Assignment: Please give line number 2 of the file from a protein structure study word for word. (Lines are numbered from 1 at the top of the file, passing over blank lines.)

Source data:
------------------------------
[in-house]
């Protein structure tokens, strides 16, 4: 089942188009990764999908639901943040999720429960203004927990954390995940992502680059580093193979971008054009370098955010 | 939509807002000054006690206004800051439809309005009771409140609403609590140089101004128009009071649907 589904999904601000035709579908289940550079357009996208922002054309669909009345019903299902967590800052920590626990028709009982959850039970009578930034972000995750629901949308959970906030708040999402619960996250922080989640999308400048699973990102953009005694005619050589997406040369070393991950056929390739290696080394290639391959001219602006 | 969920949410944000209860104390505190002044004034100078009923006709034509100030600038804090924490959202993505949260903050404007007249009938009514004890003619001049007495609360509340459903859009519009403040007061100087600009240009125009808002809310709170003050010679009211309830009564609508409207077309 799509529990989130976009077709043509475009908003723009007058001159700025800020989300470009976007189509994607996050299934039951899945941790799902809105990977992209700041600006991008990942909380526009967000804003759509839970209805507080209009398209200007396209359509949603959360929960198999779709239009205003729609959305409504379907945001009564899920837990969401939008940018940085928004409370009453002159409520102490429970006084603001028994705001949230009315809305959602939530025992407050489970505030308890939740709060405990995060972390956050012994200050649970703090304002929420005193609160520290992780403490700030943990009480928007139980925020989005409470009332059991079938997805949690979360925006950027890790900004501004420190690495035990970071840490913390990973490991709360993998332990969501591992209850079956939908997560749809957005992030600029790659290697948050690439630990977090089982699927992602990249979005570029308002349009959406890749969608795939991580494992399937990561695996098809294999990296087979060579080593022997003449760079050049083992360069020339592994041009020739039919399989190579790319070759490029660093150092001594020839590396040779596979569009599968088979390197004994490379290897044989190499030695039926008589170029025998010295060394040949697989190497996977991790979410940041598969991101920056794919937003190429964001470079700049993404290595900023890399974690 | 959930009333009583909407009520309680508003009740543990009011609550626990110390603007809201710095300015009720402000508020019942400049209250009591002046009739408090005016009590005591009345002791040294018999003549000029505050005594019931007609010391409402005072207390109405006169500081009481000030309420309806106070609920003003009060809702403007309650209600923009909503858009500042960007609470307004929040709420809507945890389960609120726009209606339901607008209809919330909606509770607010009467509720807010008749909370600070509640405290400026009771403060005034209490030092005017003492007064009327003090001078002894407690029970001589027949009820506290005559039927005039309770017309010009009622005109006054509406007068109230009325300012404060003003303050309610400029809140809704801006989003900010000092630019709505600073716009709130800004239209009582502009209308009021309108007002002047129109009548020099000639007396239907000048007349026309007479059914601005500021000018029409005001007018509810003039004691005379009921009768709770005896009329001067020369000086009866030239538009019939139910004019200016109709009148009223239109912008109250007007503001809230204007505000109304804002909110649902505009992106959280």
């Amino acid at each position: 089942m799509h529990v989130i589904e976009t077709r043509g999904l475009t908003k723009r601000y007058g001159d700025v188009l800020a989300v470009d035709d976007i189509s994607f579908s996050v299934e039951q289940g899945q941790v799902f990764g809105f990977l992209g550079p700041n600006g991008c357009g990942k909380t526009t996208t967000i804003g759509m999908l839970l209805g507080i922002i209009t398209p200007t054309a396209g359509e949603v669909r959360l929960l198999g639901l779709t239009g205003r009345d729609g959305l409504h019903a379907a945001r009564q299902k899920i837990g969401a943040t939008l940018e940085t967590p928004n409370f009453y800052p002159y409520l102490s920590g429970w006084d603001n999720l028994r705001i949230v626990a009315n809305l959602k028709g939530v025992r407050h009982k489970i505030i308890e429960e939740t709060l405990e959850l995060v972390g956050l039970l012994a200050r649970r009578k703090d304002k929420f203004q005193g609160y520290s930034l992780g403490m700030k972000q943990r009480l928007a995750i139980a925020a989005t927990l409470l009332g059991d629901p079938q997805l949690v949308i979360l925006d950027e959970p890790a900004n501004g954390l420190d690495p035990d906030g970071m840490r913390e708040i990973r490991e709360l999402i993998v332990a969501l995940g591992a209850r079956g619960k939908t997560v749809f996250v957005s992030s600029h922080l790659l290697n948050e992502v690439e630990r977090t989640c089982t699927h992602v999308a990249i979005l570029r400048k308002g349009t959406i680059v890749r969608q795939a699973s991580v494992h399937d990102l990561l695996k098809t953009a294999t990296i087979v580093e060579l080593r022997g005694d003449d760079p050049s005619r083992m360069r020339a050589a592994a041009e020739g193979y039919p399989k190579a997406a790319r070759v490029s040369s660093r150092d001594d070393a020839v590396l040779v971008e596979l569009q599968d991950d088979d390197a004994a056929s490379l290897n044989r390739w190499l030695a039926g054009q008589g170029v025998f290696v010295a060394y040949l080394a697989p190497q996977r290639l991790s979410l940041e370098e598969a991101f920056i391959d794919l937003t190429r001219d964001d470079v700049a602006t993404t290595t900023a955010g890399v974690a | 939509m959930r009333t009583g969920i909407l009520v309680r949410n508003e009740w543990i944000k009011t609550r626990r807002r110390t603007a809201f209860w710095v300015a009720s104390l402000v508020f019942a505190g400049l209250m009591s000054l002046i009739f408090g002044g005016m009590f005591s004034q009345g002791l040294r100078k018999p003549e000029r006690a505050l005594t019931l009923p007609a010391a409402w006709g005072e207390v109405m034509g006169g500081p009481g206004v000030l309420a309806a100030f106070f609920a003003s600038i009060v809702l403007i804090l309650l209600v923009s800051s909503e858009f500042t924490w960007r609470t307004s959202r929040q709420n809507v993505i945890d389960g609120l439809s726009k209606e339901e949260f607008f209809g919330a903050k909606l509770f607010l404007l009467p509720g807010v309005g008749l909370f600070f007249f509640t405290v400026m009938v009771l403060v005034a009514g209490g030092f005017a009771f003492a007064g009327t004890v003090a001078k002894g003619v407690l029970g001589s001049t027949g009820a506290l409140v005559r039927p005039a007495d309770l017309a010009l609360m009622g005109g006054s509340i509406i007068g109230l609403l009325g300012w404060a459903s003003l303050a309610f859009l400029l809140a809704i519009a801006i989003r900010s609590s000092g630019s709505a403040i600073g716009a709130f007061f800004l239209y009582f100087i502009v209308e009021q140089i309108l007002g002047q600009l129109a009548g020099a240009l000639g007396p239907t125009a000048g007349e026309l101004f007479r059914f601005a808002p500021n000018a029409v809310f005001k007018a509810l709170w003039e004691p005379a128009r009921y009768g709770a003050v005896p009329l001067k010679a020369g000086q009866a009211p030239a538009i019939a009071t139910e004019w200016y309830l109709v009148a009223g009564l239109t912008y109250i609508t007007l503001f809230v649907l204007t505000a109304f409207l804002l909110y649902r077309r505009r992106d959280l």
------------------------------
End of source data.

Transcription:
């Protein structure tokens, strides 16, 4: 089942188009990764999908639901943040999720429960203004927990954390995940992502680059580093193979971008054009370098955010 | 939509807002000054006690206004800051439809309005009771409140609403609590140089101004128009009071649907 589904999904601000035709579908289940550079357009996208922002054309669909009345019903299902967590800052920590626990028709009982959850039970009578930034972000995750629901949308959970906030708040999402619960996250922080989640999308400048699973990102953009005694005619050589997406040369070393991950056929390739290696080394290639391959001219602006 | 969920949410944000209860104390505190002044004034100078009923006709034509100030600038804090924490959202993505949260903050404007007249009938009514004890003619001049007495609360509340459903859009519009403040007061100087600009240009125009808002809310709170003050010679009211309830009564609508409207077309 799509529990989130976009077709043509475009908003723009007058001159700025800020989300470009976007189509994607996050299934039951899945941790799902809105990977992209700041600006991008990942909380526009967000804003759509839970209805507080209009398209200007396209359509949603959360929960198999779709239009205003729609959305409504379907945001009564899920837990969401939008940018940085928004409370009453002159409520102490429970006084603001028994705001949230009315809305959602939530025992407050489970505030308890939740709060405990995060972390956050012994200050649970703090304002929420005193609160520290992780403490700030943990009480928007139980925020989005409470009332059991079938997805949690979360925006950027890790900004501004420190690495035990970071840490913390990973490991709360993998332990969501591992209850079956939908997560749809957005992030600029790659290697948050690439630990977090089982699927992602990249979005570029308002349009959406890749969608795939991580494992399937990561695996098809294999990296087979060579080593022997003449760079050049083992360069020339592994041009020739039919399989190579790319070759490029660093150092001594020839590396040779596979569009599968088979390197004994490379290897044989190499030695039926008589170029025998010295060394040949697989190497996977991790979410940041598969991101920056794919937003190429964001470079700049993404290595900023890399974690 | 959930009333009583909407009520309680508003009740543990009011609550626990110390603007809201710095300015009720402000508020019942400049209250009591002046009739408090005016009590005591009345002791040294018999003549000029505050005594019931007609010391409402005072207390109405006169500081009481000030309420309806106070609920003003009060809702403007309650209600923009909503858009500042960007609470307004929040709420809507945890389960609120726009209606339901607008209809919330909606509770607010009467509720807010008749909370600070509640405290400026009771403060005034209490030092005017003492007064009327003090001078002894407690029970001589027949009820506290005559039927005039309770017309010009009622005109006054509406007068109230009325300012404060003003303050309610400029809140809704801006989003900010000092630019709505600073716009709130800004239209009582502009209308009021309108007002002047129109009548020099000639007396239907000048007349026309007479059914601005500021000018029409005001007018509810003039004691005379009921009768709770005896009329001067020369000086009866030239538009019939139910004019200016109709009148009223239109912008109250007007503001809230204007505000109304804002909110649902505009992106959280």